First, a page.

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Health care errors can't be fixed

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By The Washington Post
Tuesday, Feb. 4, 2014, 8:51 p.m.

WASHINGTON — Tens of thousands of people who discovered that made mistakes as they were signing up for a health plan are confronting a roadblock: The government cannot yet fix the errors.

About 22,000 Americans have filed appeals with the government to try to get mistakes corrected, according to internal government data obtained by The Washington Post. They contend that the computer system for the federal online marketplace charged them too much for health insurance, steered them into the wrong insurance program or denied them coverage entirely.

For now, the appeals are sitting, untouched, inside a government computer. And an unknown number of consumers who are trying to get help through less formal means — by calling the health care marketplace directly — are told that's computer system is not yet allowing federal workers to go into enrollment records and change them, according to individuals inside and outside the government who are familiar with the situation.

The Obama administration has not made public the fact that the appeals system for the online marketplace is not working. In recent weeks, legal advocates have been pressing administration officials, pointing out that rules for the online marketplace, established by the 2010 Affordable Care Act, guarantee due-process rights to timely hearings for Americans who think they have been improperly denied insurance or subsidies.

But at the moment, “there is no indication that infrastructure ... necessary for conducting informal reviews and fair hearings has even been created, let alone become operational,” attorneys at the National Health Law Program said in a late-December letter to leaders of the Centers for Medicare and Medicaid Services (CMS), the agency that oversees The attorneys, who have been trying to exert leverage quietly behind the scenes, did not provide the letter to The Post but confirmed that they had sent it.

A CMS spokesman, Aaron Albright, said, “We are working to fully implement the appeals system.”

Three knowledgeable individuals, speaking on the condition of anonymity about internal discussions, said it is unclear when the appeals process will become available. So far, it is not among the top priorities for completing parts of the federal insurance exchange's computer system that still do not work. Those include an electronic payment system for insurers, the computerized exchange of enrollment information with state Medicaid programs, and the ability to adjust people's coverage to accommodate new babies and other major changes in life circumstance.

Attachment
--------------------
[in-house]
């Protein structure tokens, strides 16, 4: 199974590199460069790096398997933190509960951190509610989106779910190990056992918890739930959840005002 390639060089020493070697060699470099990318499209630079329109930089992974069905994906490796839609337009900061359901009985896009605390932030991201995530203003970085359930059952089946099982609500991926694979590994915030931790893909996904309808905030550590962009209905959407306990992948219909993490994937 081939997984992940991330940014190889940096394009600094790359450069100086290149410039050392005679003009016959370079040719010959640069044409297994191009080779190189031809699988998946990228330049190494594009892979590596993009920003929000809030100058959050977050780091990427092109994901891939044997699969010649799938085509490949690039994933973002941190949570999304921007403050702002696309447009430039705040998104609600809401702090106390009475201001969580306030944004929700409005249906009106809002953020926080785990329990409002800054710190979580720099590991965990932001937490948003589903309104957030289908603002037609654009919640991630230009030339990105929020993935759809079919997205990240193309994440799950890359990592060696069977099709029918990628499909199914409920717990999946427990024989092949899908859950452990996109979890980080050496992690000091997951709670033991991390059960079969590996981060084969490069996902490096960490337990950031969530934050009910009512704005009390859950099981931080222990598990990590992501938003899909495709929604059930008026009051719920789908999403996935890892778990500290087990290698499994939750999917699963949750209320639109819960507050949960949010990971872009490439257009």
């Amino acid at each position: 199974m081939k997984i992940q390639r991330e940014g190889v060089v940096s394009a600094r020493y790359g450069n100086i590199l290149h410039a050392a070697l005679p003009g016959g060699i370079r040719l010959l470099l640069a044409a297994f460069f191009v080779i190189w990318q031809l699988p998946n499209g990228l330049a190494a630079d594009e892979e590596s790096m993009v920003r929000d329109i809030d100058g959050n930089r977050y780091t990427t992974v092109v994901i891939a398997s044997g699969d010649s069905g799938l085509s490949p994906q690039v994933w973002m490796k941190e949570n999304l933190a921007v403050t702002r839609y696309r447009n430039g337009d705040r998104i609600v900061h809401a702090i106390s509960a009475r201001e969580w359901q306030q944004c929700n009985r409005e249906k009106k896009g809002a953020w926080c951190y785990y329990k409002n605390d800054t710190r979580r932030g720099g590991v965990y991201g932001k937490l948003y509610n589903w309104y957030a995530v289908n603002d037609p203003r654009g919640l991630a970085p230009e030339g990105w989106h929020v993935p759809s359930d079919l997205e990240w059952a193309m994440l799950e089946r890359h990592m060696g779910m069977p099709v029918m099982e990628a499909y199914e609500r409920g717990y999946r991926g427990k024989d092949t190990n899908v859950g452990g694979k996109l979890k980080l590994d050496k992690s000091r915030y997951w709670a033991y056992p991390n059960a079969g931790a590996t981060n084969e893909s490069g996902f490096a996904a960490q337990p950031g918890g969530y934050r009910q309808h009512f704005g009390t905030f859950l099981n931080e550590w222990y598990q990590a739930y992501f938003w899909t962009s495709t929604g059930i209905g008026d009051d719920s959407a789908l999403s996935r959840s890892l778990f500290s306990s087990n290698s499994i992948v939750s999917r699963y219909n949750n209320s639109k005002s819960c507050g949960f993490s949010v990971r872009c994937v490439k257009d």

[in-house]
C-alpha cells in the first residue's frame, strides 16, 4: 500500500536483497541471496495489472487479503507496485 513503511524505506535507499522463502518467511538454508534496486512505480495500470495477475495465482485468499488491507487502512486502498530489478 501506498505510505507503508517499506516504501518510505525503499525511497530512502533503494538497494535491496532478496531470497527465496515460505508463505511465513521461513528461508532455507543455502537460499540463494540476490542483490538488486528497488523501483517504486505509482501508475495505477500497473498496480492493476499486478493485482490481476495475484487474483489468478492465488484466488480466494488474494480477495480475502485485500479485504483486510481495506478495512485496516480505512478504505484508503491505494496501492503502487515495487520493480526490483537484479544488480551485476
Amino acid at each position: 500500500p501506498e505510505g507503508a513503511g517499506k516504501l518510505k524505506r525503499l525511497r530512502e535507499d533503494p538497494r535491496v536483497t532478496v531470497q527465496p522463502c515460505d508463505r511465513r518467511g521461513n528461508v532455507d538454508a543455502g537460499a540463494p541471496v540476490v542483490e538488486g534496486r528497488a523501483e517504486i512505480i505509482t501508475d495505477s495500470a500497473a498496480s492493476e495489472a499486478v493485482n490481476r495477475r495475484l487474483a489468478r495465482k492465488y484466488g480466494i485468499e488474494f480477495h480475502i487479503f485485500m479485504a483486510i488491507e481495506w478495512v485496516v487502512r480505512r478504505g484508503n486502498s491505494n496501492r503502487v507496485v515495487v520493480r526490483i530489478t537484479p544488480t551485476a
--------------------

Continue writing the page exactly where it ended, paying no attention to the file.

The exchange is supposed to allow consumers who want to file appeals to do so by computer, phone or mail. But only mail is available. The roughly 22,000 people who have appealed to date have filled out a seven-page form and mailed it to a federal contractor's office in Kentucky, where the forms are scanned and then transferred to a computer system at CMS. For now, that is where the process stops. The part of the computer system that would allow agency workers to read and handle appeals has not been built, according to individuals familiar with the situation.

In the meantime, CMS is telling consumers with complaints about mistakes to return to the website and start over. “We are inviting those consumers back to, where they can reset and successfully finish their applications without needing to complete the appeals process,” said Albright, the agency spokesman. The rationale is that, since the computer system is working better now, it's less likely to make mistakes.

Agency officials have no way of knowing how many people have taken that advice, according to two individuals familiar with the situation. The computer system containing the scanned appeals forms cannot yet communicate with's enrollment database, so it is impossible to cross-check the information.

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